a first MTI clutter canceller circuit requiring n transmitted pulses to provide a first clutter rejection bandwidth over the first range interval and arranged to provide a first MTI circuit output indicative of a particular target detection condition, including the "no target detected" and "target detected" conditions, during the 1/PRF interval following the nth transmitted pulse;
a second MTI clutter canceller circuit requiring n-m transmitted pulses to provide a second clutter rejection bandwidth over the first through the (m+1)th range intervals and arranged to provide a second MTI circuit output indicative of a particular target detection condition, including the "no target detected" and "target detected" conditions; and
means for performing a logical "AND" function on said first and second MTI circuit outputs and providing a processor output, such that only targets which are passed through each of said first and second clutter rejection bandwidths and reported as "target present" conditions by both canceller circuits indicate the radar processor "target detected" condition;
whereby said radar processor achieves the wider-band clutter rejection capability of the first canceller circuit for first range interval clutter and the narrower-band clutter rejection capability of the second canceller circuit for up to the (m+1)th range interval clutter while requiring only n transmitted pulses.
5. The radar processor of claim 4 wherein the index value m equals one, and the (m+1)th range interval is the second range interval.
6. The radar processor of claim 5 wherein said first canceller circuit comprises a double canceller circuit and said second canceller circuit comprises a single canceller circuit.
7. A Moving Target Indicator (MTI) radar processor for processing the radar return signals resulting from n radar pulses transmitted at a constant pulse repetition rate (PRF) and detecting moving targets while rejecting clutter in the second range interval with fewer transmitted fill pulses:
a first canceller circuit for receiving said radar return signals, said circuit comprising an n-tap transversal filter means for providing a first clutter cancellation null response, the respective taps being coupled by respective delay devices for providing a 1/PRF delay, means for weighting the signals at the respective taps in accordance with n respective weights and means for summing the respective weighted tap signals during the 1/PRF time interval following the nth transmitted pulse to provide a first canceller output indicative of a particular target detection condition, including the "target detected" condition and of the "no target detected" condition;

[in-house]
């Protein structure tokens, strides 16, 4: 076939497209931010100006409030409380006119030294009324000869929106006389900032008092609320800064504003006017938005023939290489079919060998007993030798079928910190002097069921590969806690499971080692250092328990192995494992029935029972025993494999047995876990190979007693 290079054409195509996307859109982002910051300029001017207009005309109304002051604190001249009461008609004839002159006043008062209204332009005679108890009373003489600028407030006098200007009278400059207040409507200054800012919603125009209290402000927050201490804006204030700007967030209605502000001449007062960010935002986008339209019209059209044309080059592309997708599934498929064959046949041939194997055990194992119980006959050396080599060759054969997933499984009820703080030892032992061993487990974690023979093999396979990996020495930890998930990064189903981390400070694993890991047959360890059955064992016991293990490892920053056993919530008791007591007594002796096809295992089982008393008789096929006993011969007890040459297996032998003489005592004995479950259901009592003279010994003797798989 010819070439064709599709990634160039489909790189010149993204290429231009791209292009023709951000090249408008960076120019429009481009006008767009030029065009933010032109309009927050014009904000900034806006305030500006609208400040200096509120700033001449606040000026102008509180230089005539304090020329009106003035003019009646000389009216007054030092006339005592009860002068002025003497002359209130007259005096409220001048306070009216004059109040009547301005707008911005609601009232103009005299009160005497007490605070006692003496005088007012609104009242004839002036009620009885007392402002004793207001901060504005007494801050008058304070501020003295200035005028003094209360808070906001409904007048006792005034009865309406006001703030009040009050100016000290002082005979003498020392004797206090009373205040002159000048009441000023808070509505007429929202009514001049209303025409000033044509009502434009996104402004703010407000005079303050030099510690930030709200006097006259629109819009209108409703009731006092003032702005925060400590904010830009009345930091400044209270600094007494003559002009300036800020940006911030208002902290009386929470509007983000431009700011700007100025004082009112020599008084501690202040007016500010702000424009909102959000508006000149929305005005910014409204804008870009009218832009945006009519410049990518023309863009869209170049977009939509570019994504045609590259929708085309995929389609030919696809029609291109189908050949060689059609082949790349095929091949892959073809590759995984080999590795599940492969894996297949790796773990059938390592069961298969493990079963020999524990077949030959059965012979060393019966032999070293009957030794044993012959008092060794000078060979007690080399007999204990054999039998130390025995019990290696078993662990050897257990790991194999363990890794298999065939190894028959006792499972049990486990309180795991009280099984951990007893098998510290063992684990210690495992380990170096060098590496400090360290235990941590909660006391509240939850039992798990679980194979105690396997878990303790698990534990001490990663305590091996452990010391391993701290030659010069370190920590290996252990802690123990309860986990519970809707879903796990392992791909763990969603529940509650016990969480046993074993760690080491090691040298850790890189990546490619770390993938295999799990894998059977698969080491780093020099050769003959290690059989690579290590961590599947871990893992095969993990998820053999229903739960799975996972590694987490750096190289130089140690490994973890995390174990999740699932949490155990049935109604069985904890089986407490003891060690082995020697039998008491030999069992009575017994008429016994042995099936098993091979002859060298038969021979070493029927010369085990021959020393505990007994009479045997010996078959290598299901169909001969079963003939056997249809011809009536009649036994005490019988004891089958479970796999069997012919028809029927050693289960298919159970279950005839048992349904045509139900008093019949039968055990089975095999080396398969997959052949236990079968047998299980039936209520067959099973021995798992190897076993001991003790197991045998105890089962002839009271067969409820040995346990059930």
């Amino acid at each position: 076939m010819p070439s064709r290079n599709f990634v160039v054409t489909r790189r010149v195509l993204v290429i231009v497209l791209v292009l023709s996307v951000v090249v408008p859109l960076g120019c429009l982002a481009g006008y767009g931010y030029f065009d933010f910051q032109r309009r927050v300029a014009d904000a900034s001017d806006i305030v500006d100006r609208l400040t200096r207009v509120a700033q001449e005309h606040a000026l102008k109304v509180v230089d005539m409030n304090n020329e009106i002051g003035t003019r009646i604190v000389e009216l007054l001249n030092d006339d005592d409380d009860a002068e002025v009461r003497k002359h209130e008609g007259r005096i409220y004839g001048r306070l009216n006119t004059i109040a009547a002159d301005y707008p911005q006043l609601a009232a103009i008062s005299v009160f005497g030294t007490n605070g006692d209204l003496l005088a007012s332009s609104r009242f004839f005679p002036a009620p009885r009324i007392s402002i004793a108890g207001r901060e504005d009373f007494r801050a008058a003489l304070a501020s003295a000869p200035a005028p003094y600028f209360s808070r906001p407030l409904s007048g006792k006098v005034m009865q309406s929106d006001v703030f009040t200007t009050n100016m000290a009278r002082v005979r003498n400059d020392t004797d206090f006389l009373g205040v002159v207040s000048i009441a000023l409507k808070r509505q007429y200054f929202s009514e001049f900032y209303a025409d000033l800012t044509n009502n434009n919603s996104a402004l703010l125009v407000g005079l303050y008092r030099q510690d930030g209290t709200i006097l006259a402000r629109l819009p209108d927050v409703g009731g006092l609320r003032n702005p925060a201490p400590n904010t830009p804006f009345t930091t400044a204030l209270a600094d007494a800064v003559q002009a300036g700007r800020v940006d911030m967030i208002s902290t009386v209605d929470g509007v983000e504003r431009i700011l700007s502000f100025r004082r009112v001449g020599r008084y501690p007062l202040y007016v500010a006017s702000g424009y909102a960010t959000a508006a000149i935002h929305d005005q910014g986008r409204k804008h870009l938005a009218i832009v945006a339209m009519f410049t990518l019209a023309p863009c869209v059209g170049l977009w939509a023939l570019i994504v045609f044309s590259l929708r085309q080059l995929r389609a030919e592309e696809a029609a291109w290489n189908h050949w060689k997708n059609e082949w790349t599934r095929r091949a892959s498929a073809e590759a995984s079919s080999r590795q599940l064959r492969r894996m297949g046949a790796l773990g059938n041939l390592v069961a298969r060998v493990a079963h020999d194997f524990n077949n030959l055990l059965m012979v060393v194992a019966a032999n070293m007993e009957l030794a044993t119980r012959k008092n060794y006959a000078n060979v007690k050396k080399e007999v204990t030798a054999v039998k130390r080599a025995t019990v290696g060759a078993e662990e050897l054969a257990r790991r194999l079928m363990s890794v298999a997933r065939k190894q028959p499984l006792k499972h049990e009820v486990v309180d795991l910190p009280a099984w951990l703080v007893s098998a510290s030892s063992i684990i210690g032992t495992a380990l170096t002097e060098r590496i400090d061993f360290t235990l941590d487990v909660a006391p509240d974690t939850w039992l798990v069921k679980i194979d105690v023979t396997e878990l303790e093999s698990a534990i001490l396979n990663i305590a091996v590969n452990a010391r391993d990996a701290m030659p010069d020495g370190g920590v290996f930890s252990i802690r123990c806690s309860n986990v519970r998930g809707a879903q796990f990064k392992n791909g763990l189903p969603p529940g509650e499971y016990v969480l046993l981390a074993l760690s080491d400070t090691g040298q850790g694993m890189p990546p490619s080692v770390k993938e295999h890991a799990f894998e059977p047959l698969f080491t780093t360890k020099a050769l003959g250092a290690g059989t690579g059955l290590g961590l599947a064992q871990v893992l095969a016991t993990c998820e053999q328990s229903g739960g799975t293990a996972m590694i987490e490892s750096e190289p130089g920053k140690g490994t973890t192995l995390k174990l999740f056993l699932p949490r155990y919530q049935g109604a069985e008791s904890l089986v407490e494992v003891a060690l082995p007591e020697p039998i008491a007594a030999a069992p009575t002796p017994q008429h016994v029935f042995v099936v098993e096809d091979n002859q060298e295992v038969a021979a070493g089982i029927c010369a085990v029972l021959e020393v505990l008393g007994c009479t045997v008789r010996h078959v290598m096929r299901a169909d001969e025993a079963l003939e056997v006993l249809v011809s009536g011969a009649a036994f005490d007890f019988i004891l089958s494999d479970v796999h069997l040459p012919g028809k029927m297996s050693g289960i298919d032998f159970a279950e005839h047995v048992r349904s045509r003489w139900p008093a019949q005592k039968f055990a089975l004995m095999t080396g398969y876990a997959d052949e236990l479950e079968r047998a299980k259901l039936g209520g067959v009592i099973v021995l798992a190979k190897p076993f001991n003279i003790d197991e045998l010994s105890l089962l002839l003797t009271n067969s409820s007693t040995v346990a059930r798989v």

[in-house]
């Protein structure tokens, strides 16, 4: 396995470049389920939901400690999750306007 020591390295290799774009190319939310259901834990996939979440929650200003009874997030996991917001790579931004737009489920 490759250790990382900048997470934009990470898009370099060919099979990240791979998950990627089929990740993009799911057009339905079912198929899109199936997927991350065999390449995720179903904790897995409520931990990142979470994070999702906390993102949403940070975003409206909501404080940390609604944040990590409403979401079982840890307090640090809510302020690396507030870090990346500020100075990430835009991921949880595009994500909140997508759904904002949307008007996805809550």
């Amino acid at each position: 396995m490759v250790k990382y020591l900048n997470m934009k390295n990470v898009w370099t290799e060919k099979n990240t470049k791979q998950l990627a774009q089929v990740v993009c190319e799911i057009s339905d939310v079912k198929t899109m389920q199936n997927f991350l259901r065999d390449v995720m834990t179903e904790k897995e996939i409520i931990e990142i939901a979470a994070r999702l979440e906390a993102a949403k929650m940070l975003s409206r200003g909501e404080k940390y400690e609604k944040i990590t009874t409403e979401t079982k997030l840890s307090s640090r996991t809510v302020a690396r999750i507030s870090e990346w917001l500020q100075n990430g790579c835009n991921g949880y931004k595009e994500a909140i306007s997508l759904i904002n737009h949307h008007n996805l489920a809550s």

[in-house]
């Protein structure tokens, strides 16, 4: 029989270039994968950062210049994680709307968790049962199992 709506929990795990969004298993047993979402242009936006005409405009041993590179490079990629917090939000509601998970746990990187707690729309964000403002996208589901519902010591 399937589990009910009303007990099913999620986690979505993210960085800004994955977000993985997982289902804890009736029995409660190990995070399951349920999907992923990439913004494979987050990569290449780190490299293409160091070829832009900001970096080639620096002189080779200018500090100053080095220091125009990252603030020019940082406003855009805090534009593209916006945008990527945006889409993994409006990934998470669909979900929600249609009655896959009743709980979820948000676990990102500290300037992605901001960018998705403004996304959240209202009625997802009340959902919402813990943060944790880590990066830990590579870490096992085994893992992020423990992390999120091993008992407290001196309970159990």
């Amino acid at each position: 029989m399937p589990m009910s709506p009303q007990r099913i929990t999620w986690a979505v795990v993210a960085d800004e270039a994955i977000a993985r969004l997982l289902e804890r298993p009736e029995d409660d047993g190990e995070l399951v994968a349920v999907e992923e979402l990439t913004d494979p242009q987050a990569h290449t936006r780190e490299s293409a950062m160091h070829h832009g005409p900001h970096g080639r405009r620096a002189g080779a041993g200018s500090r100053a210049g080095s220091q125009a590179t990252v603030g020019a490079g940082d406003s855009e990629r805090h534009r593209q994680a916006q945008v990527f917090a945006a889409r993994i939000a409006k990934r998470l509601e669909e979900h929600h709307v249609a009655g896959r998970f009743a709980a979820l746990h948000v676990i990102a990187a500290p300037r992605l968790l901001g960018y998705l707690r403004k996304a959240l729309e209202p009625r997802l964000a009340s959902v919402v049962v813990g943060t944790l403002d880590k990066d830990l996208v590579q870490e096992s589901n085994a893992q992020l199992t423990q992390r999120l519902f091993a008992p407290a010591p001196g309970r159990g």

a second canceller circuit for receiving said radar returns, said circuit comprising an n-1 tap transversal filter means for providing a second clutter cancellation null response, the respective taps being coupled by respective 1/PRF delay device means, means for weighting the signals at the respective taps in accordance with n-1 respective weights and summing the respective weighted tap signals during said 1/PRF time interval to provide a second canceller output indicative of a particular target detection condition, including the "target detected" and "no target detected" conditions;
wherein said n-tap filter means of said first canceller circuit provides increased degrees of freedom for defining said first null response over the degrees of freedom provided by said n-1 tap filter means of said second filter means in defining said second null response; and
"AND" circuit for processing said first and second output signals and providing a radar processor output signal during said 1/PRF interval indicative of a radar "target detected" condition only if each of said first and second canceller output signals also indicates the "target detected" condition;
whereby said radar processor provides the clutter rejection response of the first canceller for first range interval clutter and the clutter rejection response of the second canceller circuit for second range interval clutter while requiring only n transmitted pulses.
8. A multiple range interval cancellation circuit for Moving Target Indicator (MTI) radars employing a plurality of radar pulses transmitted at a constant pulse repetition rate (PRF), comprising: